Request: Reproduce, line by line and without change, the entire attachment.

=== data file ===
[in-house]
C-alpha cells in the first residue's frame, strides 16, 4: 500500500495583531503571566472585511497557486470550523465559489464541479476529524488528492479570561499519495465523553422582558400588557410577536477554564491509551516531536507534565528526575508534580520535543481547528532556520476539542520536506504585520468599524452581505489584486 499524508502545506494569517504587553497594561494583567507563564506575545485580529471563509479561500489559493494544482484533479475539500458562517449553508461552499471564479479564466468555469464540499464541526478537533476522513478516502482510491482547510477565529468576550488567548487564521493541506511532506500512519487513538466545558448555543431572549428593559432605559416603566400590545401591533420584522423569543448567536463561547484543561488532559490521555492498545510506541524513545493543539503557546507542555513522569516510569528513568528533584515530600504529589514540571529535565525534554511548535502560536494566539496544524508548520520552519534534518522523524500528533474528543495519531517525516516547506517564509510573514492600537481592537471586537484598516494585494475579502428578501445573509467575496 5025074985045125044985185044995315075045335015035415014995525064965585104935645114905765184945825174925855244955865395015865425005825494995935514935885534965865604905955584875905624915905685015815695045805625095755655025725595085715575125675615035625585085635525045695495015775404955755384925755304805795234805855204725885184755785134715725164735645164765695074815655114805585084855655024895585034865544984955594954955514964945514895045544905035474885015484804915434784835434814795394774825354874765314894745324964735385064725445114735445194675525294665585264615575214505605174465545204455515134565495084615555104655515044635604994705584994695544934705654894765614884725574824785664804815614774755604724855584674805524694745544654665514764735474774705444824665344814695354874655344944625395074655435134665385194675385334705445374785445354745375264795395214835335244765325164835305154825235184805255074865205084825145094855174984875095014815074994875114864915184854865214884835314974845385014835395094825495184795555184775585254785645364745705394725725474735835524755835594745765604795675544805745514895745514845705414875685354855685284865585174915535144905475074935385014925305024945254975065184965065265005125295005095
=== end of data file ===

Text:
[in-house]
C-alpha cells in the first residue's frame, strides 16, 4: 500500500495583531503571566472585511497557486470550523465559489464541479476529524488528492479570561499519495465523553422582558400588557410577536477554564491509551516531536507534565528526575508534580520535543481547528532556520476539542520536506504585520468599524452581505489584486 499524508502545506494569517504587553497594561494583567507563564506575545485580529471563509479561500489559493494544482484533479475539500458562517449553508461552499471564479479564466468555469464540499464541526478537533476522513478516502482510491482547510477565529468576550488567548487564521493541506511532506500512519487513538466545558448555543431572549428593559432605559416603566400590545401591533420584522423569543448567536463561547484543561488532559490521555492498545510506541524513545493543539503557546507542555513522569516510569528513568528533584515530600504529589514540571529535565525534554511548535502560536494566539496544524508548520520552519534534518522523524500528533474528543495519531517525516516547506517564509510573514492600537481592537471586537484598516494585494475579502428578501445573509467575496 5025074985045125044985185044995315075045335015035415014995525064965585104935645114905765184945825174925855244955865395015865425005825494995935514935885534965865604905955584875905624915905685015815695045805625095755655025725595085715575125675615035625585085635525045695495015775404955755384925755304805795234805855204725885184755785134715725164735645164765695074815655114805585084855655024895585034865544984955594954955514964945514895045544905035474885015484804915434784835434814795394774825354874765314894745324964735385064725445114735445194675525294665585264615575214505605174465545204455515134565495084615555104655515044635604994705584994695544934705654894765614884725574824785664804815614774755604724855584674805524694745544654665514764735474774705444824665344814695354874655344944625395074655435134665385194675385334705445374785445354745375264795395214835335244765325164835305154825235184805255074865205084825145094855174984875095014815074994875114864915184854865214884835314974845385014835395094825495184795555184775585254785645364745705394725725474735835524755835594745765604795675544805745514895745514845705414875685354855685284865585174915535144905475074935385014925305024945254975065184965065265005125295005095